Chapter 8 Sampling (Stage 4: Determine Your Sample Size (the more…
Chapter 8 Sampling
Stage 4: Determine Your Sample Size
the more homogeneous, the less variability in the distribution of the characteristics in the population.
the more heterogeneous a population, the larger the sample required to acquire a representative sample,
First, if you wish to make an inference to the wider population,
Second, you may wish to base your sample size on earlier, similar studies in your chosen field.
Third, the level of precision or sampling error is the range in which the ‘true’ population value is estimated to be.
Fourth, if you are adopting a case study research design, then the likelihood is that you are examining a real-life phenomenon,
Fifth, if the population is small, e.g. less than 150, then you may be in a position to carry out a census of the entire population.
there are several different formulas and tables used for determining sample size.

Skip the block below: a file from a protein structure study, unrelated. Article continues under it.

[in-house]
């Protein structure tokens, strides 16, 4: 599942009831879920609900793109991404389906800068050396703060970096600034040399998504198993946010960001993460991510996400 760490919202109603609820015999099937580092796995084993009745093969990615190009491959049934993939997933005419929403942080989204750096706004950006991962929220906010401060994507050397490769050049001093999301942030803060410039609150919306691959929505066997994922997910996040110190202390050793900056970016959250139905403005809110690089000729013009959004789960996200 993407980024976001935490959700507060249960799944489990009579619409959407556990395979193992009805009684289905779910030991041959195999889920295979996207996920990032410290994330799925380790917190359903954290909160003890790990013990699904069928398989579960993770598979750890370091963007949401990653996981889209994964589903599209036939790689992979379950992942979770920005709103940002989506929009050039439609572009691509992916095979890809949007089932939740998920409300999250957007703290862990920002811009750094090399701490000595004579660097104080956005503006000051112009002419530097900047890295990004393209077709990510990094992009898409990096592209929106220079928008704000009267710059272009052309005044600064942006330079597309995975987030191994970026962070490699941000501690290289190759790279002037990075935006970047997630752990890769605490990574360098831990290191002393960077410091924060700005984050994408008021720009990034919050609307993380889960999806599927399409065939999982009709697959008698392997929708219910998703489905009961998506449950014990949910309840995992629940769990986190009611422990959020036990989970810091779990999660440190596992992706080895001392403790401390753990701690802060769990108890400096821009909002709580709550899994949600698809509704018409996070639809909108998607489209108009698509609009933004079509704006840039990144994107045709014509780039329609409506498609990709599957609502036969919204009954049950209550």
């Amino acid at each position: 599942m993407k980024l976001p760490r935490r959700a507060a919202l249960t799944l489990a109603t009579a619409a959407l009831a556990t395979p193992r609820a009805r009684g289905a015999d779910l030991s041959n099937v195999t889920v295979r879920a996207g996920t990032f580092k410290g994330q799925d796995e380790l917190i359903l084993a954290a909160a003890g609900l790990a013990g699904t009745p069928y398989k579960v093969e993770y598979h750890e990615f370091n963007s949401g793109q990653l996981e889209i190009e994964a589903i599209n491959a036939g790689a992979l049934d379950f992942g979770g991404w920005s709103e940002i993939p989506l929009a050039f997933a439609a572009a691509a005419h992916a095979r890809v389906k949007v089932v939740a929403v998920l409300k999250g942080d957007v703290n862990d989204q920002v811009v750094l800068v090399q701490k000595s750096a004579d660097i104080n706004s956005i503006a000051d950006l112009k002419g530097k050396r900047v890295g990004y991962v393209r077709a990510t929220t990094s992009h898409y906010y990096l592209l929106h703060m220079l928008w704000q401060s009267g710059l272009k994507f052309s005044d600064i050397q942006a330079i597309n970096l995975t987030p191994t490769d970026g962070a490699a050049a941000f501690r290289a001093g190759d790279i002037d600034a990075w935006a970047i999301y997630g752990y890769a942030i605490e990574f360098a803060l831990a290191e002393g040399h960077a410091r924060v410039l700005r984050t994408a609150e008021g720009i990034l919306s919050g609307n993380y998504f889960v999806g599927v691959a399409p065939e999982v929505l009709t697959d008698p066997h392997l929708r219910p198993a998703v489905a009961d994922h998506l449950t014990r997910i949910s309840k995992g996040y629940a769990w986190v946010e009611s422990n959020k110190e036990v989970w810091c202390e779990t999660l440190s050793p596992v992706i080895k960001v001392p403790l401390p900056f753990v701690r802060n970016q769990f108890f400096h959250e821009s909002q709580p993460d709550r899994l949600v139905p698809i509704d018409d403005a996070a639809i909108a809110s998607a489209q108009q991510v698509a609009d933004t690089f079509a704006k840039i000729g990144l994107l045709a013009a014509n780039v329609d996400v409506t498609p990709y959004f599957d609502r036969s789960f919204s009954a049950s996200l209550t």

Stage 3: Choose Your Sampling Technique( s)
Taking a subset from your chosen sampling frame or entire population is called sampling.
can be used to make inferences about a population or to make generalizations in relation to existing theory.
Probability or random sampling
non-probability or non-random sampling.
Stage 1: Clearly Define Your Target Population
is also a clearly defined group of research subjects that is being sampled.
Is to clearly define your target population.
Stage 2: Select Your Sampling Frame
consider how such a list of people or organizations can be located.
The sampling frame must be representative of the population
Stage 5: Collect Your Data
Data, a key concern is achieving a suitable number of responses.
your sample size should be large enough to accommodate non-responses.
Stage 6: Assess Your Response Rate
Is the number of cases agreeing to take part inyour study.
Your response rate can be represented as a percentage or actual number.